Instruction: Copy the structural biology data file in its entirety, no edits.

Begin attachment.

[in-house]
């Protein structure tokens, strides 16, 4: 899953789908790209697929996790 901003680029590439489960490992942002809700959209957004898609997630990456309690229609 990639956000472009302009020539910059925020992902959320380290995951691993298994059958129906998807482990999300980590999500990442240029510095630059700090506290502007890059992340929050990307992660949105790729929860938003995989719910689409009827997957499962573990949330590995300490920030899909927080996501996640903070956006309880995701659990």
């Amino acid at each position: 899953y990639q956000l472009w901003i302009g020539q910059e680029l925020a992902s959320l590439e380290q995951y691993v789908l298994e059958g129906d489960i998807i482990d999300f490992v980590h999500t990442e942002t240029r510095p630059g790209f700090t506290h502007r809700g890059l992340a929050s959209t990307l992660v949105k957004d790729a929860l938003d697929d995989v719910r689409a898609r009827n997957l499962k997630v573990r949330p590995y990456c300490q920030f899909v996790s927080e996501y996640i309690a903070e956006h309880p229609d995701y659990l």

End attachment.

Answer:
[in-house]
């Protein structure tokens, strides 16, 4: 899953789908790209697929996790 901003680029590439489960490992942002809700959209957004898609997630990456309690229609 990639956000472009302009020539910059925020992902959320380290995951691993298994059958129906998807482990999300980590999500990442240029510095630059700090506290502007890059992340929050990307992660949105790729929860938003995989719910689409009827997957499962573990949330590995300490920030899909927080996501996640903070956006309880995701659990």
């Amino acid at each position: 899953y990639q956000l472009w901003i302009g020539q910059e680029l925020a992902s959320l590439e380290q995951y691993v789908l298994e059958g129906d489960i998807i482990d999300f490992v980590h999500t990442e942002t240029r510095p630059g790209f700090t506290h502007r809700g890059l992340a929050s959209t990307l992660v949105k957004d790729a929860l938003d697929d995989v719910r689409a898609r009827n997957l499962k997630v573990r949330p590995y990456c300490q920030f899909v996790s927080e996501y996640i309690a903070e956006h309880p229609d995701y659990l």